There is a common misconception that the General Data Protection Regulation (GDPR), which becomes enforceable on May 25 2018, only is only of concern to companies which are located within the European Union. This is not correct. GDPR applies to all people who live in the EU. The consequences of this for any business which has customers within the EU is that it must comply with GDPR, no matter where the business is located.
This is an important consideration for data protection experts around the globe. Not complying with GDPR could result in their company being hit with sanctions and punishments, including fines of up to £20 million or 4% of annual turnover, whichever is higher.
What Should International Organizations Take Into Account?
As GDPR is applicable to all international organizations and businesses, every company should ask ‘what do international data professionals need to review?
- The requirement to get legitimate permission to gather data. Consent has to include a conscious and informed act by the person in question. For example. using a preticked check box does not adhere with GDPR.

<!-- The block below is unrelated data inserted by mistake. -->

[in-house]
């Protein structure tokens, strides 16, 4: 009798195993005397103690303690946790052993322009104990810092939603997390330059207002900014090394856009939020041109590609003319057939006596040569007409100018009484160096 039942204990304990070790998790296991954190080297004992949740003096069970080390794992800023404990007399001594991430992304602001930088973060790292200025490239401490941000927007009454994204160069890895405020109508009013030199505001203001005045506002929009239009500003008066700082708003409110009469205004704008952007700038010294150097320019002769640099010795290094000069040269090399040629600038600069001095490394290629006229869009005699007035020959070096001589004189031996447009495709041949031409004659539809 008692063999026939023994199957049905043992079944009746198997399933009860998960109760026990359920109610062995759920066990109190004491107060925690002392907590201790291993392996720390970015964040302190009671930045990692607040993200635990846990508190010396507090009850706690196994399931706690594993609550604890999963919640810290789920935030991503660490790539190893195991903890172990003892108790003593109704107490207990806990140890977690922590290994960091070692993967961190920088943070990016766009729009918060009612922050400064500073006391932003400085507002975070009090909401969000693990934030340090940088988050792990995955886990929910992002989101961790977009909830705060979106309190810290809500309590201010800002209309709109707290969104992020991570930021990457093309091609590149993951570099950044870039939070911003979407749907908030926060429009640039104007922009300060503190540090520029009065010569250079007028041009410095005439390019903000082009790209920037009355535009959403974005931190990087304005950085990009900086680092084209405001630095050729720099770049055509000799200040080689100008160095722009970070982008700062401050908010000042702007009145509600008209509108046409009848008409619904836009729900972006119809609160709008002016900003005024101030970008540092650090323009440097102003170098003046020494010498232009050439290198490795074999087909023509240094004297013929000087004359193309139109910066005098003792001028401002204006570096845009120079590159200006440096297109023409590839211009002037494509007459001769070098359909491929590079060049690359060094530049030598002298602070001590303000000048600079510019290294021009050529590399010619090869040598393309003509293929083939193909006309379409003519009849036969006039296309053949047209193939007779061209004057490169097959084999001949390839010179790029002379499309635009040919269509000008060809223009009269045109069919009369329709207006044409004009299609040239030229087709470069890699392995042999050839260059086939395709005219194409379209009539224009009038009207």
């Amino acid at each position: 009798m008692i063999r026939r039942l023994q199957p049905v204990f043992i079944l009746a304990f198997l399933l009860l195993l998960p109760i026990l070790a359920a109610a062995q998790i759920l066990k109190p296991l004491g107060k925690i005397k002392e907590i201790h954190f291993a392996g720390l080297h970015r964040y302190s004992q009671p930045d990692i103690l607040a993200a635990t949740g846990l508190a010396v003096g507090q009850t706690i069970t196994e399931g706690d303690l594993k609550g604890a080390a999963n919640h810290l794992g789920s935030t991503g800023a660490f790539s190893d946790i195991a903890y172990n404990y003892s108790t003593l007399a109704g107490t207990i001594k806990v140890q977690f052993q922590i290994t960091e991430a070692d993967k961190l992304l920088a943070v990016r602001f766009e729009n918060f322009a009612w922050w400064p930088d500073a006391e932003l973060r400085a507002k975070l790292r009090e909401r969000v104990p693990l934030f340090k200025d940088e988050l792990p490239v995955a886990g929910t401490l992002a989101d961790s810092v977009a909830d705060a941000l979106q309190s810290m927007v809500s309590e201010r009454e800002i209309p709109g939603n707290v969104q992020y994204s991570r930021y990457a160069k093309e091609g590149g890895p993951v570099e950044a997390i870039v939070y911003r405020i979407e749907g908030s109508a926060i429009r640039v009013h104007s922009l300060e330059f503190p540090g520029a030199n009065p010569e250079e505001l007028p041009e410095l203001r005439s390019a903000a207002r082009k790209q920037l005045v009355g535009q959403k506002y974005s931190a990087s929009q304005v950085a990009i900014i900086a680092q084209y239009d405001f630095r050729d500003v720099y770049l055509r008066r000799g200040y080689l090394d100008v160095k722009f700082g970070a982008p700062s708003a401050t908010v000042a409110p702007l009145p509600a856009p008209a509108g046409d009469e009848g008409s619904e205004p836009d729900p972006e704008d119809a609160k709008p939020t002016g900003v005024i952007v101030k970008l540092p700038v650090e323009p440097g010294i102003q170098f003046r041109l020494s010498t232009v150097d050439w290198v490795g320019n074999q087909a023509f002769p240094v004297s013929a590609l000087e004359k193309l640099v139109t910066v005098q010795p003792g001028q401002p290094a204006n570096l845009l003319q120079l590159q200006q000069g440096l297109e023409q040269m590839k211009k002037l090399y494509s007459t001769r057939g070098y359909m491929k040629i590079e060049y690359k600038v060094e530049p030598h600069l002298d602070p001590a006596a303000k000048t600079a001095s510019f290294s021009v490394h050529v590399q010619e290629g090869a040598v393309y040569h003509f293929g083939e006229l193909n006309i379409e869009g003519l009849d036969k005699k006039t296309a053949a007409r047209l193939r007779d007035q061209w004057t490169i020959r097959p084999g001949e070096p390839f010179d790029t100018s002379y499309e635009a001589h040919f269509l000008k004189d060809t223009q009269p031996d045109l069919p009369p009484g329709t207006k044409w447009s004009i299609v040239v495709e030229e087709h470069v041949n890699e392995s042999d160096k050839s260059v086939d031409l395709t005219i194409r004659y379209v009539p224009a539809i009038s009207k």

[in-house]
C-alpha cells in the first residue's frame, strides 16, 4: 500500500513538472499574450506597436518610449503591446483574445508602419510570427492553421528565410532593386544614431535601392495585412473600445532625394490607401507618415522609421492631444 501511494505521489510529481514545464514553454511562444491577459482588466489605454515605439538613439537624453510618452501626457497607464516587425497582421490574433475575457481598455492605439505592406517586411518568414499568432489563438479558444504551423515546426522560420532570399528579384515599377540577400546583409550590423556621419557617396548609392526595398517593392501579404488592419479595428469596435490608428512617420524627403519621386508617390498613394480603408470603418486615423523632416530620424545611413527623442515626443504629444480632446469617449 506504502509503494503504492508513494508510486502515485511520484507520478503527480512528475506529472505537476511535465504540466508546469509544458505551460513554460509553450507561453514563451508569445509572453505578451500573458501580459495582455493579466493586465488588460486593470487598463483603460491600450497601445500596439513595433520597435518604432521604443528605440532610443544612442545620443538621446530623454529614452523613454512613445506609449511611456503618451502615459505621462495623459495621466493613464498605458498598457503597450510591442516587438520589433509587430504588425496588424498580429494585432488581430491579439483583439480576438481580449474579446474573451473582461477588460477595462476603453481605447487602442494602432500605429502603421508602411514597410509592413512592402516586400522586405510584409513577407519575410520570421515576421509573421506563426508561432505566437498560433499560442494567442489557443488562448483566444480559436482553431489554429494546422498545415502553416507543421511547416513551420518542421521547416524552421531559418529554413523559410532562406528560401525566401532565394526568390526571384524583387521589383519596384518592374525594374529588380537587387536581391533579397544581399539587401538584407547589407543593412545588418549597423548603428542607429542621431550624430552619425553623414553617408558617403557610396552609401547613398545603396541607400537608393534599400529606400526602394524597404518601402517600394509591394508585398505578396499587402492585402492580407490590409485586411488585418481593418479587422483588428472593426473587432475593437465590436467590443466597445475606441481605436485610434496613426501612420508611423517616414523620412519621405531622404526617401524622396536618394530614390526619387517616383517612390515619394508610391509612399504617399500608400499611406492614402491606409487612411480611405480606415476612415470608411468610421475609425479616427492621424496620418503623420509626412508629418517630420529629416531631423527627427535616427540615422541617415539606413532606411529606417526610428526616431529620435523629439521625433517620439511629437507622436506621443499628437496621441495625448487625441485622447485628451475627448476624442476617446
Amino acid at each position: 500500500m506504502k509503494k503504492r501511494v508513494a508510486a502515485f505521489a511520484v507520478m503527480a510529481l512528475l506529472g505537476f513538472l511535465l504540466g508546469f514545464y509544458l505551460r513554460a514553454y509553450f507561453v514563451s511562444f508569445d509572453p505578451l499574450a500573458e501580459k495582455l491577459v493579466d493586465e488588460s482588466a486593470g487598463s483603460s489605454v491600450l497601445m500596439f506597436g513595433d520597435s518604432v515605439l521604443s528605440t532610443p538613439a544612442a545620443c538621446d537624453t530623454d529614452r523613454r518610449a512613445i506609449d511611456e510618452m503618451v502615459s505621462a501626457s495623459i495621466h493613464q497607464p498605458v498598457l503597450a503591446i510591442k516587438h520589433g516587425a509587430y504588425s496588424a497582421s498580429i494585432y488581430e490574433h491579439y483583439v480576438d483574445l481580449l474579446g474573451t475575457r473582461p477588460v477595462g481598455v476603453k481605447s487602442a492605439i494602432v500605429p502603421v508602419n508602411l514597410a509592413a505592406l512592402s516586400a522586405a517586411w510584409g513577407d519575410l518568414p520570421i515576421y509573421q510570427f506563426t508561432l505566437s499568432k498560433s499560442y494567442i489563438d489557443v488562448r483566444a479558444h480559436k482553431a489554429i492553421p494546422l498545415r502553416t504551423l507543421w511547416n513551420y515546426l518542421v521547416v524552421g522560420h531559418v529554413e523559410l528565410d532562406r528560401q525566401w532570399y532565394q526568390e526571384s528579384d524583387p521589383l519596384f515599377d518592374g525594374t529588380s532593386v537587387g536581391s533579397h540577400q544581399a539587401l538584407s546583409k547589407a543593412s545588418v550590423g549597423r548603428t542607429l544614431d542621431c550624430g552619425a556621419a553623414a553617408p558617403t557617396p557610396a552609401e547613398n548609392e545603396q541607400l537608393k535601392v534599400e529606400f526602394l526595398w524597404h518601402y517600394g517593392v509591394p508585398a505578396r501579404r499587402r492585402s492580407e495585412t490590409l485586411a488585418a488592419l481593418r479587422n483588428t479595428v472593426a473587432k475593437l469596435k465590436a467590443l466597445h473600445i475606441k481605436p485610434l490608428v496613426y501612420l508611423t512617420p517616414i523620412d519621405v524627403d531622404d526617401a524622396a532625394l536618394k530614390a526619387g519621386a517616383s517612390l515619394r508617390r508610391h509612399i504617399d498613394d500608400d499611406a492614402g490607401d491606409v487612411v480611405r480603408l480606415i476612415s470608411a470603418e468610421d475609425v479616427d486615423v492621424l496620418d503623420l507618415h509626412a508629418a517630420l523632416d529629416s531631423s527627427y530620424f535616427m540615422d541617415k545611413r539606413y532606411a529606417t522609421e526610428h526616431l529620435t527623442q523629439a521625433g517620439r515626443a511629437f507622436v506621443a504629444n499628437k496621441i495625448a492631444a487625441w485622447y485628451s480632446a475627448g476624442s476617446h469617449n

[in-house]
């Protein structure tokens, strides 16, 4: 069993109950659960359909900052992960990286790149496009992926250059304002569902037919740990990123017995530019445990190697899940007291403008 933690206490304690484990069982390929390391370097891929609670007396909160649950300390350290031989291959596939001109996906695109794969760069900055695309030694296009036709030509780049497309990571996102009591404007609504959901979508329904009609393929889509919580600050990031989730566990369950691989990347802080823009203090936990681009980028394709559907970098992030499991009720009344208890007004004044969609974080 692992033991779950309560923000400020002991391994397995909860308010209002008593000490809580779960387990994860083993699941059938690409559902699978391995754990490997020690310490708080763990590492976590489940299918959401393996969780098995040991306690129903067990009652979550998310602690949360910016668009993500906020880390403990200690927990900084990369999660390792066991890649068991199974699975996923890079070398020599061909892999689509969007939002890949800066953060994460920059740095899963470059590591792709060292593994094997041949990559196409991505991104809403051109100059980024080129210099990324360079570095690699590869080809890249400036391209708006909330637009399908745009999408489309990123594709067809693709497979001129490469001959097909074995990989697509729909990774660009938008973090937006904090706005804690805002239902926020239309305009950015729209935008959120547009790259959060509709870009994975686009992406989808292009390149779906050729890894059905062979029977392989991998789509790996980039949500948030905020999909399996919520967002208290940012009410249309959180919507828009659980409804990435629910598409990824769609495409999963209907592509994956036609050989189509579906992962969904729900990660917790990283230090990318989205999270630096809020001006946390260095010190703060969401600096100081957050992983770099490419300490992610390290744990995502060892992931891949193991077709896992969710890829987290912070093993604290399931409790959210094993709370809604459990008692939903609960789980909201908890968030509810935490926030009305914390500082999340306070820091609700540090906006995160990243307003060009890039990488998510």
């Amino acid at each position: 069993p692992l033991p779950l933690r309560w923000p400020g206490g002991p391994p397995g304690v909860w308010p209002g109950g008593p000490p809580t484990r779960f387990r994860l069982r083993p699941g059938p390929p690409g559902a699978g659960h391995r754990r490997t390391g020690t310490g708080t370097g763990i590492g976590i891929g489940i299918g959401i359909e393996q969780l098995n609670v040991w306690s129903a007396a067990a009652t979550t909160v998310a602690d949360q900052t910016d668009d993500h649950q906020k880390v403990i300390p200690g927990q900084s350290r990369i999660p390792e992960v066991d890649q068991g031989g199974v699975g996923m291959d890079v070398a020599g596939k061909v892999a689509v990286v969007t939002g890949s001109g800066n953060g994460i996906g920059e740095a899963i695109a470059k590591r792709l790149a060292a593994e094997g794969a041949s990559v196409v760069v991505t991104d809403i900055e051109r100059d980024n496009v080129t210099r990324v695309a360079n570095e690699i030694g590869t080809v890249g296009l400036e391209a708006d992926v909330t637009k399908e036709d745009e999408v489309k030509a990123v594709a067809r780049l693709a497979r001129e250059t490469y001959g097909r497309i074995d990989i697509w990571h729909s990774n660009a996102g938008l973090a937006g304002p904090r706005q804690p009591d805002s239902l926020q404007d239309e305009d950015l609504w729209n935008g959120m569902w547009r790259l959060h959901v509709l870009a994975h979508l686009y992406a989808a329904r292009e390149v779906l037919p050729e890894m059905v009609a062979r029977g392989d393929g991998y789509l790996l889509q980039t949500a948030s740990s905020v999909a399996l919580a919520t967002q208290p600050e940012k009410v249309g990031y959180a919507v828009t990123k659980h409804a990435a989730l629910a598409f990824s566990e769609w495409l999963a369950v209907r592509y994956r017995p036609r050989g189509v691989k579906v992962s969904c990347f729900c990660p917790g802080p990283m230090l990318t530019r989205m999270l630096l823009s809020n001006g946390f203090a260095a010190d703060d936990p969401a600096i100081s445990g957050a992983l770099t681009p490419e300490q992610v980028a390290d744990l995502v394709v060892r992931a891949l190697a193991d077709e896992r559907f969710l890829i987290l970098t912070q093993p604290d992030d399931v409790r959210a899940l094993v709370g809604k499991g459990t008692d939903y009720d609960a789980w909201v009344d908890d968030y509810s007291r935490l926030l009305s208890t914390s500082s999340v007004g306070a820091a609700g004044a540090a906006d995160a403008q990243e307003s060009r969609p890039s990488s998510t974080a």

- The requirement to supply information regarding the data they store when a Subject Access Request (SAR) is submitted. The majority of the time the data must be supplied within forty days and free of charge.
- The right to be forgotten must be respected. This applies when data is no longer needed for any valid reason or when a person makes an official request for it to be deleted.
All of these are important considerations for companies that are required to adhere with GDPR as they process data. Businesses and organizations acround the world must adhere to them once that are dealing with customers/clients/people who are live within the EU.